Best Password Manager 2021
The need to find the best password manager has never been more important, especially because the recent growth in remote and hybrid work has increased the number of passwords people must juggle and the number of security vulnerabilities that individuals and businesses are exposed to.
Password managers can help create and store passwords securely and are an increasingly popular option for individuals and companies. In this review, we will examine what a password manager is and discuss how they work and their relative safety.
What's on This Page
What is a password manager?
Essentially a password manager does the heavy lifting for you when it comes to passwords providing a secure vault to store the myriad number of passwords you use at home and work. They are available as mobile and desktop apps, browser extensions or a Software as Service (SaaS) option.
While security experts consistently warn us not to make passwords too simple and not to use the same password for multiple sites, remembering numerous complicated passwords is too much work. Instead, many of us default to a few easy-to-remember passwords.
The best password manager helps users avoid these weak passwords, create individualized, hard-to-break logins and automatically log in to websites and apps, all without taxing our overworked memories. Many password managers will also analyze password strength, suggest passwords, automatically fill in web forms and even provide you with access to secure cloud storage.
Are password managers safe?
In a word, yes. You get far better security from a password manager than from reusing passwords or even storing them in an online document or on a stickie.
However, they offer much more in terms of security. Password managers use encryption, most with the AES 256-bit standard used by the military, to protect your passwords. Cracking this kind of encryption is nearly impossible.
Your passwords are also protected from the password manager company itself through something called zero-knowledge architecture. This means that your passwords are encrypted while still on your device before they reach the company’s server for storage.
To access most password managers, you will have to use a master password. Many password managers will also recommend two-factor or biometric authentication using a fingerprint or face scan.
Some password managers include additional security features, prompting you to change your passwords regularly or conducting regular evaluations of the strength of your password. Others include identity theft protections, including scans of the dark web to see if any of your credentials are posted online.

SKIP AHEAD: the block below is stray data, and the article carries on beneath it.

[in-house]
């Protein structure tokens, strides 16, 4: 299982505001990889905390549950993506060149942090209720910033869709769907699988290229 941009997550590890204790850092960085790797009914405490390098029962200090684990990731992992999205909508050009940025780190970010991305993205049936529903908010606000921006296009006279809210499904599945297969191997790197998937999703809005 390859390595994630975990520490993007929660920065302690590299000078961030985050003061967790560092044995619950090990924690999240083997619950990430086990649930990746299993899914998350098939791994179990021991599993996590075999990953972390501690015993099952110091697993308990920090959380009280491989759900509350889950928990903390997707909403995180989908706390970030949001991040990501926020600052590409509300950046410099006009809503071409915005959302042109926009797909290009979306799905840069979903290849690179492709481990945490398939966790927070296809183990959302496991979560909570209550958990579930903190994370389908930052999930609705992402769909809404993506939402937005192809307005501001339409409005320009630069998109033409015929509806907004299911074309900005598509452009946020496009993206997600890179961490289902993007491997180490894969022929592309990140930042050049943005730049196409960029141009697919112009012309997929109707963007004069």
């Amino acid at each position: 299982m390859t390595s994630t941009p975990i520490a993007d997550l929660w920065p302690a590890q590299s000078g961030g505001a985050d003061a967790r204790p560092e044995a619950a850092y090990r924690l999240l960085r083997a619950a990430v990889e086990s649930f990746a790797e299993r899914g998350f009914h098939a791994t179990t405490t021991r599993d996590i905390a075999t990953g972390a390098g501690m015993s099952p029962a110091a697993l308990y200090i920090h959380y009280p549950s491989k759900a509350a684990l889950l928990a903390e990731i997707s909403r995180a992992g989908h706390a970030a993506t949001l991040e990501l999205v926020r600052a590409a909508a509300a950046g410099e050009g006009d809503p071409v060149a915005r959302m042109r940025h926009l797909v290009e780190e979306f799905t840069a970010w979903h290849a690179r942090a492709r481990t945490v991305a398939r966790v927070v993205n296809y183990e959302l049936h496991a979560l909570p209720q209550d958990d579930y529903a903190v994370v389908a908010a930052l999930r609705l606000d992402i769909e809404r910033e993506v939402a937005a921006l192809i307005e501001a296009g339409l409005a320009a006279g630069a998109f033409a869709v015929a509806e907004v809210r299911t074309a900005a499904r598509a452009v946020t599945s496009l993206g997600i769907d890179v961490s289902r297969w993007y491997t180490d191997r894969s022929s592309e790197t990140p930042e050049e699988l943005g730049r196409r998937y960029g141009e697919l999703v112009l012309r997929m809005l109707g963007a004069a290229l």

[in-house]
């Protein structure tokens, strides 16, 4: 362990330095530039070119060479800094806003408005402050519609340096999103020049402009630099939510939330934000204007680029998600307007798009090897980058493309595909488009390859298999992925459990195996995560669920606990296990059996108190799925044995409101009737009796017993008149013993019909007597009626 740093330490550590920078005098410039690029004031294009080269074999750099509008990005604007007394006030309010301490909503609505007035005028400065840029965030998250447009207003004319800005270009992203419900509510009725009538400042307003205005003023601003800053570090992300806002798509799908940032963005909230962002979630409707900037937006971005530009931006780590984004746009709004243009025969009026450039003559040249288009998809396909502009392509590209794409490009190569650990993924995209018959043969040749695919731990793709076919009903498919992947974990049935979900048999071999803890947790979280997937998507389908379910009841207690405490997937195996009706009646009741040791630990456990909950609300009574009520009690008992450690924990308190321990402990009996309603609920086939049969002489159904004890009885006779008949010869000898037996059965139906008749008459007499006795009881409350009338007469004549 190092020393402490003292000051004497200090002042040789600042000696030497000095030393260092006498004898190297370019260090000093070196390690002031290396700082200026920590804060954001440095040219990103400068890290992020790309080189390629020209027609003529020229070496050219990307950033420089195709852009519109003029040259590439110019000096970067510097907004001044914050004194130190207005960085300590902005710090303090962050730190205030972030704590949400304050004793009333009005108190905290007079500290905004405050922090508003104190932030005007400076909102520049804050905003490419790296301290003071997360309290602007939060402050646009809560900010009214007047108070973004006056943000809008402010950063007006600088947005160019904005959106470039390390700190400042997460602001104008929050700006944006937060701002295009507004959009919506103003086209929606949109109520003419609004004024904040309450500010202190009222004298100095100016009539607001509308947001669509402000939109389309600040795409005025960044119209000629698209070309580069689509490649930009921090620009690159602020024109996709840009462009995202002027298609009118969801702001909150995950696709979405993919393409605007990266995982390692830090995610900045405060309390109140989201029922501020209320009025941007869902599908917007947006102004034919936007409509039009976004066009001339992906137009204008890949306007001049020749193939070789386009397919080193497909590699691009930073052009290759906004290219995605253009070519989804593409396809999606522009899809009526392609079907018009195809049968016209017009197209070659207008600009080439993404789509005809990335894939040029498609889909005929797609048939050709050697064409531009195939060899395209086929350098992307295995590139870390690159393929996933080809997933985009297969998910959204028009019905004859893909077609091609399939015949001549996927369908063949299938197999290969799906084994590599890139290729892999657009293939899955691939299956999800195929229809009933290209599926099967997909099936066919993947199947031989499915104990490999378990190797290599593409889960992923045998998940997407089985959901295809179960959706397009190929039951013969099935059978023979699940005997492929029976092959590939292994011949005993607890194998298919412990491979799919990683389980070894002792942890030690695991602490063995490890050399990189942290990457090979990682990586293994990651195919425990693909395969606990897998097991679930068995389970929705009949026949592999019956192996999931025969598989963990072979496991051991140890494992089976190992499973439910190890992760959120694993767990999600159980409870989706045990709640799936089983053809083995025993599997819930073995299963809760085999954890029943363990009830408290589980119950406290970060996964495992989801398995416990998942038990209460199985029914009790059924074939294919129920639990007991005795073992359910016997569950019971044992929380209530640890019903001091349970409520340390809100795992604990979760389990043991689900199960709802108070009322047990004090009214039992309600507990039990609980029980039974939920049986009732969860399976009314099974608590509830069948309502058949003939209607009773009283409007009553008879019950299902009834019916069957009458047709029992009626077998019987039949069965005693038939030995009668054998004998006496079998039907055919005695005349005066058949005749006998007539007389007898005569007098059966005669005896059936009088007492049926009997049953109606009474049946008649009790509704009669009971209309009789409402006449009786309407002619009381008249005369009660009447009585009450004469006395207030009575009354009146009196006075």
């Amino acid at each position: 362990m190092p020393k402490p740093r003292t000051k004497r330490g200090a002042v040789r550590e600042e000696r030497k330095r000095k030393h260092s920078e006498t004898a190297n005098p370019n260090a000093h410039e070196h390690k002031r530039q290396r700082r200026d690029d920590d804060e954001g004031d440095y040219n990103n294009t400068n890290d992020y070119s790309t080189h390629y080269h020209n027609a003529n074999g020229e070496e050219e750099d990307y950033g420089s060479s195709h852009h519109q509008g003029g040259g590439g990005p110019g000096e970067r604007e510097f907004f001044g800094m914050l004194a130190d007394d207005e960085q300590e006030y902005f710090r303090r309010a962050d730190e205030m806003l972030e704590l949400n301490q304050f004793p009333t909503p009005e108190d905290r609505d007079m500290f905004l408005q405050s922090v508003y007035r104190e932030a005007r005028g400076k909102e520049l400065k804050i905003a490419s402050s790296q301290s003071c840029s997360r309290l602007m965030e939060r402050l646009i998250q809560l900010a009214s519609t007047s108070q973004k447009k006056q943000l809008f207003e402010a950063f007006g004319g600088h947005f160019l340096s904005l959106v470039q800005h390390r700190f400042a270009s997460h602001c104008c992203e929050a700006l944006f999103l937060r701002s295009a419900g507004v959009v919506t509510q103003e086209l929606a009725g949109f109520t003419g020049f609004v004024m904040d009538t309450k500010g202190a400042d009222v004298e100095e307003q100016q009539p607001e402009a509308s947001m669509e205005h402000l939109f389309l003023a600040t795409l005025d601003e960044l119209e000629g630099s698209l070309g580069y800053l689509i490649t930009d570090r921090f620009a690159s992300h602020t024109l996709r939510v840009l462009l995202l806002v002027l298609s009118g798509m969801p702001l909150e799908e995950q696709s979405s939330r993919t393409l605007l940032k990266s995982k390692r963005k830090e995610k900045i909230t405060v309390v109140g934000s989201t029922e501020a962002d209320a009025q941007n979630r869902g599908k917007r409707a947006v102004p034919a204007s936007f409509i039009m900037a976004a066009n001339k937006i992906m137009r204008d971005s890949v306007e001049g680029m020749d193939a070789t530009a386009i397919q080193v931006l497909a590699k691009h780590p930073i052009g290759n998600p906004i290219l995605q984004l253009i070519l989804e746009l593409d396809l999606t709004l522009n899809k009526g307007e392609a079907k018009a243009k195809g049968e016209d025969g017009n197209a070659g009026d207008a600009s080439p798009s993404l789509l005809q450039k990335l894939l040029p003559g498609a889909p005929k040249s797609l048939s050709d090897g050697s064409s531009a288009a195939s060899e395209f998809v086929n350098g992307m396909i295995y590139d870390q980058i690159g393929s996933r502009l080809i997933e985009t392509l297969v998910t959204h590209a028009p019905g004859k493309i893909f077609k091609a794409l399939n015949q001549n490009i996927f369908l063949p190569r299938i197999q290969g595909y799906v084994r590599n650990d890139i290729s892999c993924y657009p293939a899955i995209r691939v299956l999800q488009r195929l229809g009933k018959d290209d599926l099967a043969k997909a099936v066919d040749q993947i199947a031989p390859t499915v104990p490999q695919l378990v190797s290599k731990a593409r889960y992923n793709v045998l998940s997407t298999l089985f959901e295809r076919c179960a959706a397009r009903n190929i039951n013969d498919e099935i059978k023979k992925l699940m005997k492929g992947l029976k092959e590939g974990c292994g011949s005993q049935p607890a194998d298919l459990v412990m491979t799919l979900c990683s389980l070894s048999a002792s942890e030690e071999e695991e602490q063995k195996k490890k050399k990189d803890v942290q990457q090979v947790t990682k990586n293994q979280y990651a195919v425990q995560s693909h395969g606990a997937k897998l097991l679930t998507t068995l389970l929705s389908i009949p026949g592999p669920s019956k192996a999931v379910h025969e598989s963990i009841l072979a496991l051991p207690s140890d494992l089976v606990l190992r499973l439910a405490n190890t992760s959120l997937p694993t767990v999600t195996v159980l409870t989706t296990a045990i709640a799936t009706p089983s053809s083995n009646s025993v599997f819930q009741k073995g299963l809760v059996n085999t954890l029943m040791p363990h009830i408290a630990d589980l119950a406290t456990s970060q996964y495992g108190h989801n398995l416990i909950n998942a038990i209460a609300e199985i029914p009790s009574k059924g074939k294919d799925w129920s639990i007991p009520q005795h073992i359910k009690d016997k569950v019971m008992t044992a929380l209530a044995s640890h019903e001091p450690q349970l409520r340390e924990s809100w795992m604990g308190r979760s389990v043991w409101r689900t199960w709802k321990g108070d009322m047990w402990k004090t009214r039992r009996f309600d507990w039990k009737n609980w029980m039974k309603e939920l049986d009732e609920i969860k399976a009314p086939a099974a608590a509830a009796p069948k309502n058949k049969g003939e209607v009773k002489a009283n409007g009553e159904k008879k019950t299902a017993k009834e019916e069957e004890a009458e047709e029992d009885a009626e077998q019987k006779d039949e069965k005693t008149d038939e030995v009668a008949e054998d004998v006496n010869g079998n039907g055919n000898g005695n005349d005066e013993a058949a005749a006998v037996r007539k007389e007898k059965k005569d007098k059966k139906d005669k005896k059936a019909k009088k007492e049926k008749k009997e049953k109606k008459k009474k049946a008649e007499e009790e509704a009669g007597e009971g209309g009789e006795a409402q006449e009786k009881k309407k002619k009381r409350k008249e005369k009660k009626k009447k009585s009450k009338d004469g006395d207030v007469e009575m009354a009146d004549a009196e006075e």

Why should you use a password manager?
With data breaches, accidental or otherwise, becoming more common and the increasingly active threats of identity theft and ransomware attacks, using a password manager is your strongest and most cost-effective defence. The best password manager can help keep your data and your company data safe.
Password managers also offer efficiency. They will manage website credentials and automatically save and fill in those credentials when you visit secure sites. With a password manager you won’t have to waste time coming up with unique secure passwords and you will never have to remember all of them.
They can also store personal information and auto-fill web forms with basic information. Some will also store payment or credit card information. Finally, you can leverage a password manager to securely share credentials or passwords with other users as needed.
Your data and privacy are important and protecting your passwords is essential to ensuring your online security. To help ensure you get the right password manager for your company, we assessed password managers based on their capacity for multi-device support and synching, credential capture and fill, level of security and password sharing.
We rated each rated criteria out of 5 points to help you in your decision process and provided an overall score for each password manager.
Top 5 Rated Password Managers
Best for Security
Four developers created LastPass in 2008 to solve their password problems and quickly realized it solved many similar problems for others. It boasts a robust free option that includes most features but recently made users choose between mobile or PC versions. Premium users have access to better security options and the opportunity to sync across computers and mobile devices. Other stand-out features include:
LastPass includes support for multi-factor authentication via an authenticator app, SMS codes, hardware keys and biometrics depending on your subscription level. But all options greatly enhance your security. You can apply multi-factor authentication to both the LastPass password vault and individual apps.
In addition to prompts to change or enhance your passwords, LastPass also monitors the Dark Web through its partnership with Enzoic. This option scans a security database of leaked credentials and will quickly let you know if your account is compromised, proactively protecting you from identity theft, account takeover, and financial loss.
Robust Business Option
LastPass makes it easy for businesses to generate, share, and manage passwords and usernames for itinerant employees such as freelancers or contractors. You can also set security controls and restrictions and safely store digital records, including software licenses, Wi-Fi logins, and employee IDs. The easy-to-use dashboard manager provides quick access to reports and oversight.
LastPass offers an excellent free option. The Premium plan is $3/month, and the Family option provides access for up to six users for only $4/month. Business plans include Teams for $5.50 per user/month and Business for $8.20 per user/month. All options offer a 14-day free trial.
Best for ease of use
Founded by two friends in 2005, 1Password now keeps passwords safe for millions of customers and over 80,000 businesses. Unlike many of its rivals, it does not have a free version, but it does offer the standard 14-day trial. Both personal and business versions offer apps and support for a wide variety of platforms and devices, as well as sync options. Other stand-out features include:
One of 1Password’s best features is its ease of use. It boasts a user-friendly interface and security recommendations provided in plain English. It’s simple to use, but support is also available.
1Password’s apps are all attractive and highly functional.
When you are out of the country, you can use travel mode to hide your vaults. The only ones that will be visible are the ones that you allow. This adds an extra layer of protection f you lose your device, or you are stopped for inspection in a less than reputable area. Team managers have the option to turn travel mode on and off for their team members.
With various plans and features to suit all personal or business needs, 1Password can scale right alongside you and your business. On the business side, it has team, business and even enterprise subscriptions.